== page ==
This needs to be done through an omnibus act of parliament, which gives the provincial and municipal layers of government, considerably more power in sculpting and coining policies on natural resources, tenders and local economic development.
We must be collectively wary though, thinking that devolution in itself will solve all the country’s problems as its success is dependent on a number of factors, including assumptions of quality and capable local leadership being in place.
The country’s obsession with toxic electoral processes is not helping as Zimbabwe is in perpetual election mode, though the script remains the same since 1980.
Ideas and policies, as well as quality political, corporate and civic leaders are routinely sacrificed at the altar of political expediency at a great cost to the economy.
SMEs as driver of economy
Zimbabwe needs to invest in internally driven economic growth, through small to medium enterprises whilst at the same time, position itself for foreign direct investment (FDI) or more ideally, partnerships between local and international business entities, which allow for transfer of capital, skills and technology.
The Kenyan model of economic growth through community savings and investment clubs is worth exploring, even though the Zimbabwean context is vastly different, given runaway inflation and currency instability.
The Zimbabwe business and economic model has to be re-visited, re-thought and re-imagined with SMEs being placed at the centre of envisaged sustainable gross domestic product growth and subsequently per capita income, coming with its improved standard of living through employment creation.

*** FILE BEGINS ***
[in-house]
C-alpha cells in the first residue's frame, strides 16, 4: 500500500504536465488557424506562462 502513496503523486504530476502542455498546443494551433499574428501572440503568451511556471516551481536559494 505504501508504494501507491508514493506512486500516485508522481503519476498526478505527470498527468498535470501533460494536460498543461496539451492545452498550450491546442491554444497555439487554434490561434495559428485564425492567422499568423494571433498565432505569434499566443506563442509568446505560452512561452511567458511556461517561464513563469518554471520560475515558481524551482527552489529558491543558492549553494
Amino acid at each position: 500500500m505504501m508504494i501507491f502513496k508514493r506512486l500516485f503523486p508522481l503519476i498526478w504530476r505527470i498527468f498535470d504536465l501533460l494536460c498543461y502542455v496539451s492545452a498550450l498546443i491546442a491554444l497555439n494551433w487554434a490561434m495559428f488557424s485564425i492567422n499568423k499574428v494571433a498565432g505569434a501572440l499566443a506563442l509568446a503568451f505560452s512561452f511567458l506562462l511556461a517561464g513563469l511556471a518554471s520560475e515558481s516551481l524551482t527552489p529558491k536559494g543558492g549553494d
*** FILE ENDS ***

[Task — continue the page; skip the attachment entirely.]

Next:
In agriculture, Kenya continues to be a leading light in the production of tea, for example not through traditional colonial and post-colonial gigantic estates, but rather through organised smallholder farming entities, with access to credit and markets.
SMEs can drive the country’s economic growth if enablers are put in place, including a vibrant policy framework with embezzled access to affordable credit, technology and skills.
SMEs are generally more resilient, dynamic and flexible in tough economies, such as ours, and investment of workable policies, capital, research and innovation capacity through linkages with institutions such as the National University of Science and Technology and Bindura University are key.
Government needs to allocate more budgetary resources to innovation, research and technology with a leaning towards harnessing local economic potential through advances in industry, clean energy and appropriate technology.
- Nkomo is a writer and published author of the book No Holds Barred .—email@example.com